Friday, June 25, 2010

See you all in July...

The epic Lilly family vacation to Tuscany and London begins this afternoon with a road trip to JFK.  From there we fly to London and then continue (with an airport change) to Pisa.  We should be settled into our villa by Saturday afternoon, EST, which means approximately 24 hours of traveling.  It will all be worth it when we are able to explore this beautiful area and hopefully, it will be an experience which our entire family will never forget. I promise to return with stories, photos and memories to share.

And, just in case you forgot why we were taking this wonderful trip - please look closely at the photo...can you see the #50?

Thursday, June 24, 2010

Vampire Books Suck

We've already established that I'm a reader.  Unless I've had too many glasses of wine, I am literally unable to fall asleep without a book.   I always have something to read wherever I go - soccer games, doctor's appointments, vacations...  Like my palate for food, my choice of reading material is open and broad, and I'll try just about anything once.  Fiction, nonfiction, memoir, short stories, whatever - I'll give it a shot. 

Just because I'll try any book that is placed in front of me, please don't assume that I will finish it.  In recent years, I've  developed the ability to abandon a book that isn't working for me.  It may still be a struggle (what if the book gets better on the very next page?), but when you work in a space filled with thousands of books, it is fairly easy to accept there is always another option. 

About 20 years ago, (okay, 23 years ago) I worked in a small, public library in Washingtonville, N.Y.  Other than a brief stint in sixth grade as a library helper, this was my first experience working in a library and I loved it.  Patrons were always making recommendations and, when I worked the circulation desk, I could easily discern which books were popular.  There was a series of books by Anne Rice called The Vampire Chronicles which circulated an awful lot.  Based upon this observation, I picked up the first book in the series, Interview with the Vampire, (maybe you've seen the movie?) and read it.  And hated it.  Thinking that all those folks couldn't possibly be wrong - I read the next title in the series, The Vampire Lestat.  And hated it.  At that point, I either found something else to read that I loved, or I went on a prolonged blood Mary binge, (I don't remember) and forgot about those awful (to me) books.  Flash forward to the 21st century and the Twilight Series...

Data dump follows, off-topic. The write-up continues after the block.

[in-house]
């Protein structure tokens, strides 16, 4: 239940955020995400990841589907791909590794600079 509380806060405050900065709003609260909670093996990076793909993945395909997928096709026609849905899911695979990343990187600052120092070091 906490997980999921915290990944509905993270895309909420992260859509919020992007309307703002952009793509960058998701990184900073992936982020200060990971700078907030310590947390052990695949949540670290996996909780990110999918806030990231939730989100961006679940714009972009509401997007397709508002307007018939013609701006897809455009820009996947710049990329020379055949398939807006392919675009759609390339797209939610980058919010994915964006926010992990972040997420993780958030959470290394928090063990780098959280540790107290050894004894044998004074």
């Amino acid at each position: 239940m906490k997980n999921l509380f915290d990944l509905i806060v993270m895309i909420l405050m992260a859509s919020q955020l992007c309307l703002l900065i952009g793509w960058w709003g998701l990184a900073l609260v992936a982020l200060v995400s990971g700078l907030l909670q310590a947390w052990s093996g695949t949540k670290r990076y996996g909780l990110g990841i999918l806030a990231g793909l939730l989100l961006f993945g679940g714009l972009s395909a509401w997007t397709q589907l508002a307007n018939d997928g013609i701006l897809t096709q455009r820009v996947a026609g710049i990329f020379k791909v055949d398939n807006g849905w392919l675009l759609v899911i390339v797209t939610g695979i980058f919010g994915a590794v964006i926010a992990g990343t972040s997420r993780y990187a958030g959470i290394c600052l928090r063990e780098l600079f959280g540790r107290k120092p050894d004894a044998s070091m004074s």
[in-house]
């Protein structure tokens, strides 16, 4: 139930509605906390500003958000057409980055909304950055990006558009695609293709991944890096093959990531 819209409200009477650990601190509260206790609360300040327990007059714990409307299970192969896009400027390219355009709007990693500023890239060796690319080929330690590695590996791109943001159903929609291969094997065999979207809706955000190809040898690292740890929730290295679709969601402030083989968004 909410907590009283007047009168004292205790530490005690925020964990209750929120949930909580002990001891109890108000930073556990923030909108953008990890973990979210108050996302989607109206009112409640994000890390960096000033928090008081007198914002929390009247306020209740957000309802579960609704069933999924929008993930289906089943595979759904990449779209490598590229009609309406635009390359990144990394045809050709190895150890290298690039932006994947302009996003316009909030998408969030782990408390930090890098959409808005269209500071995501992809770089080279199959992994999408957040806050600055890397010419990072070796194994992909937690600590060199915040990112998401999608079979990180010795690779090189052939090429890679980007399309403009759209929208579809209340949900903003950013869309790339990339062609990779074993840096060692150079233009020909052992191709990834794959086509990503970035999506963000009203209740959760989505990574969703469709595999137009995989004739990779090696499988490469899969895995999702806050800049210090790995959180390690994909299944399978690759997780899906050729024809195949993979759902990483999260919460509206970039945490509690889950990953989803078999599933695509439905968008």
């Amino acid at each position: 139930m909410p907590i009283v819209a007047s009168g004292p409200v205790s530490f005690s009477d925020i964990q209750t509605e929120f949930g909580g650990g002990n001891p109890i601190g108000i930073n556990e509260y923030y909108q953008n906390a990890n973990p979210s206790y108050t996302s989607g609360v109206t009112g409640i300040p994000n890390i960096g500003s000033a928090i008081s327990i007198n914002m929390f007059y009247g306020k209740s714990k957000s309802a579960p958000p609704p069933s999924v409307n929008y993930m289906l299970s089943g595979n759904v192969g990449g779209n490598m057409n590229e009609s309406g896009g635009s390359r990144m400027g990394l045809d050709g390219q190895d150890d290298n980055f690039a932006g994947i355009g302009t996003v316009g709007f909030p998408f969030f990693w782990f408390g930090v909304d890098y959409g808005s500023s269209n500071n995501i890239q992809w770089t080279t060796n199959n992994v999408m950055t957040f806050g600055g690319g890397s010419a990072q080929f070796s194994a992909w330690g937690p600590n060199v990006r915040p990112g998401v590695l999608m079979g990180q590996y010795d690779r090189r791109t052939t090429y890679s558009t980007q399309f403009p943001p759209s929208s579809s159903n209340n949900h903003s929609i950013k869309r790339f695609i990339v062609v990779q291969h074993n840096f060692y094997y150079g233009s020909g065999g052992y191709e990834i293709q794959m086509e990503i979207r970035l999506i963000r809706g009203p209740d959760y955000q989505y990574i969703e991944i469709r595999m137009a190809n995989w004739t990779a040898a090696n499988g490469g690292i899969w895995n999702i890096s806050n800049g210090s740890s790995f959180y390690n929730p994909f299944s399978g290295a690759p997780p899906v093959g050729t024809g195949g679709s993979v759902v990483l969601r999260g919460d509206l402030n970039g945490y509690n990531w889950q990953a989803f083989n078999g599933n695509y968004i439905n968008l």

I think Stephenie Meyer first came to my attention because I heard something on NPR about her receiving an unprecedented $750,000 advance payment for three books - as a first time novelist.  I read the first book, Twilight, and...wait for it...hated it.  Okay, maybe I didn't hate it, but I certainly didn't love it either.  And that was that.  I haven't read another one.  I just don't get the appeal of vampires - or werewolves, for that matter, and I'm not interested.  Occasionally another book (recent ones: Liar by Justine Larbalestier or The Dark Divine by Bree Despain) combining romance and vampires/werewolves falls into my hands and I try to temporarily forget that I don't enjoy this fantasy sub-genre.  However, the truth is, if I'm suspending reality, it's more likely to involve something like how good I look in a new dress, or how immaculate my house is after I finish doing housecleaning chores without my glasses on.  When it comes to picking sides for Team Edward vs. Team Jacob, I'd much prefer to take my ball home and read something, almost anything, else.

photo from:

Tuesday, June 22, 2010

Sunday Supper - Father's Day Edition

Sunday - supper included, was all about Father's Day.  From the indulgent sleep-in, followed by gently scrambled eggs with cherry tomatoes and a (non)healthy dollop of Rondele' cheese, to the solo 2+ hour bike ride, the day was all about Tom.  We had a number of offers and options for the day, but ultimately elected to remain at home since this was our last day off at home for a couple of weeks.  It was a gorgeous day and naturally, the grill was the way to go for dinner.